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Creatine in T Cell Antitumor Immunity and Cancer Immunotherapy

Department of Microbiology, Immunology & Molecular Genetics, University of California, Los Angeles, Los Angeles, CA 90095, USA
Eli and Edythe Broad Center of Regenerative Medicine and Stem Cell Research, University of California, Los Angeles, Los Angeles, CA 90095, USA
Jonsson Comprehensive Cancer Center, The David Geffen School of Medicine, University of California, Los Angeles, Los Angeles, CA 90095, USA
Molecular Biology Institute, University of California, Los Angeles, Los Angeles, CA 90095, USA
Authors to whom correspondence should be addressed.
Nutrients 2021, 13(5), 1633;
Submission received: 28 March 2021 / Revised: 3 May 2021 / Accepted: 11 May 2021 / Published: 13 May 2021
(This article belongs to the Special Issue Creatine Supplementation for Health and Clinical Diseases)


Creatine is a broadly used dietary supplement that has been extensively studied for its benefit on the musculoskeletal system. Yet, there is limited knowledge regarding the metabolic regulation of creatine in cells beyond the muscle. New insights concerning various regulatory functions for creatine in other physiological systems are developing. Here, we highlight the latest advances in understanding creatine regulation of T cell antitumor immunity, a topic that has previously gained little attention in the creatine research field. Creatine has been identified as an important metabolic regulator conserving bioenergy to power CD8 T cell antitumor reactivity in a tumor microenvironment; creatine supplementation has been shown to enhance antitumor T cell immunity in multiple preclinical mouse tumor models and, importantly, to synergize with other cancer immunotherapy modalities, such as the PD-1/PD-L1 blockade therapy, to improve antitumor efficacy. The potential application of creatine supplementation for cancer immunotherapy and the relevant considerations are discussed.

1. Introduction

Creatine (Cr) is a nitrogenous organic acid naturally occurring in vertebrates. Endogenous creatine is synthesized from arginine and glycine mainly in the kidney and liver by two enzymes, L-arginine:glycine amidinotransferase (AGAT; also known as GATM) and guanidinoacetate N-methyltransferase (GAMT). Synthesized creatine is released into the circulation and specifically taken up by the creatine transporter (CrT or SLC6A8) expressing cells, where creatine is further phosphorylated by creatine kinase (CK) using adenosine triphosphate (ATP) to form phosphocreatine (PCr) [1]. Four CK isoforms have been identified: two cytosolic isoforms, the muscle-type (CKM) and the brain-type (CKB); and two mitochondrial isoforms, the ubiquitous-type (CKMT1) and the sarcomeric-type (CKMT2) [2]. The CK/PCr/Cr system is coupled with ATP-adenosine diphosphate (ADP) transition to buffer intracellular ATP levels. PCr can be break down by CK to resynthesize ATP that supplies cellular energy needs in an acute manner [1].
Besides de novo synthesis, diet is also a primary source of natural creatine for humans. A person who eats red meat, poultry, and/or fish obtains approximately 50% of daily creatine need (about 2 g per day) from food intake [3]. Compared to non-vegetarians, vegetarians have significantly lower levels of creatine and phosphocreatine in the muscle [4,5]. The average creatine stores for a 70 kg adult are between 120 and 140 g [6]. However, approximately 2 g per day of creatine in the muscle are degraded into creatinine that is excreted in the urine [6]. Degradation of creatine is even greater in individuals with higher physical activity and/or larger muscle mass. Wallimann et al. have reported that normal omnivore diets generally provide 0.75–1.5 g/day of creatine and are not sufficient to fully saturate creatine stores in the body [7]. Therefore, creatine supplementation is an effective way to increase the creatine reservoir. Creatine is predominantly stored in skeletal muscle as free creatine (~40%) or phosphocreatine (~60%); the latter is a major source of bioenergy to the body [1].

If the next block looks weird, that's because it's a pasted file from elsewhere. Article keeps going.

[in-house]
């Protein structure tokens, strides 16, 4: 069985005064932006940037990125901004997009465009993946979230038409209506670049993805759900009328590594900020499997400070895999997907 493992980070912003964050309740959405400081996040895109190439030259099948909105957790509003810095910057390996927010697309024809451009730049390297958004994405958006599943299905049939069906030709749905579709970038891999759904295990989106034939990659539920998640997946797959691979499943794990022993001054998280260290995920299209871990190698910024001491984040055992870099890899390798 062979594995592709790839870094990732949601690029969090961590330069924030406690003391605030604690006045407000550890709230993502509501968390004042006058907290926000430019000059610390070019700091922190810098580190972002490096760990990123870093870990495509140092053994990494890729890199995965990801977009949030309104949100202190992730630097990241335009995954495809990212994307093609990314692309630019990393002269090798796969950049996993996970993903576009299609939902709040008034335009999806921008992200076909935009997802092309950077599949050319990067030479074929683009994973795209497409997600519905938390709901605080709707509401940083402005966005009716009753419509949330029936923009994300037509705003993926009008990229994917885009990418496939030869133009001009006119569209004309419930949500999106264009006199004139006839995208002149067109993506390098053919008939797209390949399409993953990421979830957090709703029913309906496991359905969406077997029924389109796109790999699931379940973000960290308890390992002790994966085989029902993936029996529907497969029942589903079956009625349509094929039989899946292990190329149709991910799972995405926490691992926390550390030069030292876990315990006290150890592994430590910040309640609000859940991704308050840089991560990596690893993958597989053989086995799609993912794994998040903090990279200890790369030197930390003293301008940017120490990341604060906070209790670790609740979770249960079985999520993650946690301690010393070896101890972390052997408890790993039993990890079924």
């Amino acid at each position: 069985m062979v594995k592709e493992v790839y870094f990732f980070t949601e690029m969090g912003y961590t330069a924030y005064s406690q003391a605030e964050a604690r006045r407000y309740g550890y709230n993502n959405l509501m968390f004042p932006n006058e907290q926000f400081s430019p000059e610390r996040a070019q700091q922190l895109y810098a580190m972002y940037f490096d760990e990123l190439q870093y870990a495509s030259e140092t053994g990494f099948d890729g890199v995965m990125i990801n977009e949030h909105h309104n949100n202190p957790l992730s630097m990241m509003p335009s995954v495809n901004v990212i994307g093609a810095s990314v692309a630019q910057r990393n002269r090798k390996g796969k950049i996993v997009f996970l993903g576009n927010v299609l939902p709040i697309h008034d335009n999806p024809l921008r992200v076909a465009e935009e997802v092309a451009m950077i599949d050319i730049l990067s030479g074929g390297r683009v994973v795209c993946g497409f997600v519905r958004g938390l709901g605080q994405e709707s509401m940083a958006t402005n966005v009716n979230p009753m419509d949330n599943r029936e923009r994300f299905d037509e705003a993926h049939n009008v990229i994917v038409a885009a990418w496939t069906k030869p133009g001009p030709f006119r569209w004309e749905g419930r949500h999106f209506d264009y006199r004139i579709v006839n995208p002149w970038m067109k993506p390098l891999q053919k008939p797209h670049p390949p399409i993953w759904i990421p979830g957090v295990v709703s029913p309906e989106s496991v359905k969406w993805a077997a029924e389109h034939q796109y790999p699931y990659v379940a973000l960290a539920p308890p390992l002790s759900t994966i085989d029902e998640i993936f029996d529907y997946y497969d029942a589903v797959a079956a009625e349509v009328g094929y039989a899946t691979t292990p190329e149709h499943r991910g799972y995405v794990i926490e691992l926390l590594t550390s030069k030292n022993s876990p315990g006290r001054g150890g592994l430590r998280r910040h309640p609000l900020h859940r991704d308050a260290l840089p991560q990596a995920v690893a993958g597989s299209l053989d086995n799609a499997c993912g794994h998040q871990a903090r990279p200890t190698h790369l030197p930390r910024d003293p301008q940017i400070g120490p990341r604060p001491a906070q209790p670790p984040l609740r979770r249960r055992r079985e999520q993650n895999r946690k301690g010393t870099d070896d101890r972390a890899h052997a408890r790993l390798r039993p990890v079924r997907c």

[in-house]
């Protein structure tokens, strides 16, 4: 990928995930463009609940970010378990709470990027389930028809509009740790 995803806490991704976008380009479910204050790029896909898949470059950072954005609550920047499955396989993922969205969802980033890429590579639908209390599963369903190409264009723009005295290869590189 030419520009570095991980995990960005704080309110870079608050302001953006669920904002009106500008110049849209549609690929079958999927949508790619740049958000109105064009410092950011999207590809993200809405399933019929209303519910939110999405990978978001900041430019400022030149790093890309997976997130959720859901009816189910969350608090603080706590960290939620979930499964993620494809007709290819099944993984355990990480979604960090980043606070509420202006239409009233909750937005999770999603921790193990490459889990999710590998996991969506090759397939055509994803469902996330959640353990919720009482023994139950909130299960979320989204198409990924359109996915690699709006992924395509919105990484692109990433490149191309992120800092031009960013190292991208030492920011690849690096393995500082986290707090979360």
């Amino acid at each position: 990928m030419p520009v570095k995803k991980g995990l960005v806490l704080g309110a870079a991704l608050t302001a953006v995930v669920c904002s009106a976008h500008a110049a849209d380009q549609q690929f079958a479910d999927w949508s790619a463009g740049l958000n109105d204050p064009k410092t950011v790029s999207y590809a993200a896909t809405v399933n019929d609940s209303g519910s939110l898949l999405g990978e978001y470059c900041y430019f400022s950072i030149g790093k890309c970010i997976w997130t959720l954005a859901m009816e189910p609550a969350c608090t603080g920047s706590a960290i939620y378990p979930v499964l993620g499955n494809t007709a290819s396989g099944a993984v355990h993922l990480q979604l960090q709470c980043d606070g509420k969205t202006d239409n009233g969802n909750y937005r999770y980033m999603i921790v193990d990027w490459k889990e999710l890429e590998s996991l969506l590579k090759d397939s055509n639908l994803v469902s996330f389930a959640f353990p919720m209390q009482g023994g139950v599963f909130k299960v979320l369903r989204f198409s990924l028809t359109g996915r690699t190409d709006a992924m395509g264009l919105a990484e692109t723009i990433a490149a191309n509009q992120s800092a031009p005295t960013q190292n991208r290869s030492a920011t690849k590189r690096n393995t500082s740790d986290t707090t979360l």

Creatine was discovered as a constituent of meat by the French chemist Michel-Eugene Chevreul more than 180 years ago. However, creatine did not gain wide attention until the 1990s when two gold medalists from the 1992 Barcelona Olympics credited it with helping them enhance performance. The phosphagen energy metabolic system produces ATP more rapidly than other metabolic systems, such as the glycolysis system and the aerobic system [8]. Concentrations of cellular PCr in some tissues such as muscles or the brain can reach up to 30–40 mM, resulting in rapidly replenishing ATP stores that can be immediately used during high-energy demand states [9]. Over the past three decades, oral creatine supplements have been broadly utilized by athletes to improve performance during high-intensity exercise with repeated bouts and short rest periods, such as running, swimming, sprinting, jumping, and strength training [9,10,11,12,13]. The improvement in performance can reach up to 20% on various high-intensity exercise tasks [10]. A major mechanism is that increasing the stores of PCr in skeletal muscle leads to the rephosphorylation of ADP to ATP during bursts of high intensity exercise, thereby increasing the availability of bioenergy [14,15]. Hydrogen ions resulting from increased lactic acid accumulation during high-intensity exercise is a key contributor to muscle fatigue. Given that the breakdown of PCr to creatine and phosphate consumes a hydrogen ion, creatine can also buffer the pH changes caused by increased hydrogen ion concentration and maximize performance [16].